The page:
I, like much of the female population, wrestle with self-esteem issues. Though I'm quick to build others up, I regularly tear myself down and I don't even know why. I began picking apart my looks at such an early age that I don't remember life before self-loathing. As a result, now, at 42 years old, I'm not quite sure what's left of me.
I stopped weighing myself years ago so the numbers on the scale no longer taunt me, but I still feel my thighs touch when I walk in a swimsuit. I got rid of my magnifying mirror, but I still see the wrinkles, sun spots, and stretch marks that have found refuge in my flawless skin of yesteryear.
I don't rip on myself publicly. I save my criticism for when I'm alone and can spew hateful comments directly at myself. I'm not proud of this behavior, but it's ingrained in me, so when I heard of Dr. Christine Northrop's 21-Day Self-Esteem Challenge, my ears perked.
It was a simple enough exercise: Look in the mirror for 21 days straight and state, "I love you....I really love you."
Day 1 was rough. Awkwardness oozed from my lips as I stared into my eyes -- eyes that showed sadness, fatigue, loneliness, and guilt -- and uttered, "I love you." I felt like a used car salesman trying to unload a clunker to the girl in the mirror.
I repeated the statement.
"I really love you," I said flatly.
The second time felt just as forced.
Who would believe this nonsense? I certainly wasn't buying it.
When I had misbehaved as a kid and my parents demanded an apology, I blurted out "sorry" but didn't cough up the sentiment. That's how this felt.
"Whatever," I muttered as I flipped off the bathroom light and rolled my eyes. Then I knelt down to pet my cat, who was sleeping just outside the bathroom door in his cozy bed. Out of habit, I whispered, "I love you, sweetie." I kissed the top of his orange fuzzy head and said it again. "I love you."
Purr. Purr. He lapped up the attention. And why wouldn't he? It feels good to be loved.
As I was getting up off the floor, it hit me how sad this scene was. I mean, I'm not sorry that I adore my cat. But why can I unconditionally love my feline but refuse to do the same for myself? It's not like I have a shortage of love in my heart. I love my family, my friends, my colleagues. I'm even quick to declare my passion for activities (e.g., "I love running"), locations, (e.g., "I love Michigan"), and food (e.g., "I love bread"). So why did I resist loving myself?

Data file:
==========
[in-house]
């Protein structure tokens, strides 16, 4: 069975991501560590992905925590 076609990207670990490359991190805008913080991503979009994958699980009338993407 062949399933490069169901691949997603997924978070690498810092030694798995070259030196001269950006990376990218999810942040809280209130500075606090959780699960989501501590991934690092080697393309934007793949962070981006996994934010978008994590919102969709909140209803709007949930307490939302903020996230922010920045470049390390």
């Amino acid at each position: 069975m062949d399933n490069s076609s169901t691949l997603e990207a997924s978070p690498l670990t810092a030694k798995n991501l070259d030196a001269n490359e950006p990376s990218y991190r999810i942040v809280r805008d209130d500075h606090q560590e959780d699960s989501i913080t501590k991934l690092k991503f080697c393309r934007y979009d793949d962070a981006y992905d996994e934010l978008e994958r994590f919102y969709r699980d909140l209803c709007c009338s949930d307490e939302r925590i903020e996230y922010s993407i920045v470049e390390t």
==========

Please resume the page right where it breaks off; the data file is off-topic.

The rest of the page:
On Day 2 when I looked in the mirror with the intention of bolstering my self-esteem, I got distracted by my reflection. Critical remarks flowed from my brain like a river rapid.
Wow, when did my eyelids get so droopy?
Hey, what's that red spot on my forehead?
Gee, did my left nostril shrink?
I hoped that with time I would feel droplets of love seeping into my heart, melting away layers of self-loathing I had built up through the years. But so far, no such luck.
Days 3 through 7 were rather robotic. I spoke the words, but the authentic message didn't penetrate. The trouble was that even though I was proclaiming self-love once a day, I was belittling myself multiple times a day. And since I was regularly telling myself what a fat, disgusting pig I was, I had a hard time digesting the love part.
A flip switched inside my brain. Suddenly the exercise became just as much about what not to say as what to say.
Conventional wisdom states that it takes 21 days to form a new behavior so I was optimistic halfway through when I started to witness a shift in the ease of practicing kindness towards myself.
Panache Desai, a contemporary thought leader, maintains that there is no greater power than to be happy with oneself. "We are not broken. We don't need fixing," says Desai. "All we need is to finally accept all that we are."
When I first started the 21-Day Self-Esteem Challenge, I felt like a fraud. Claiming love where there was none seemed like an exercise in futility. By the end of Week Three, however, the tides had turned. I looked forward to greeting myself in the mirror with an encouraging statement.
Northrop says that her mission in life is to take the pain of all women and turn it into joy. I applaud her mission and hope that others will partake in her endeavor. But it must start with us. After all, as Desai points out, "We can only ever be who we are, and at some point, that has to be good enough."
Day 21: "I love you," I said to myself. "I really love you."
I lapped up the attention. And why wouldn't I? It feels good to be loved.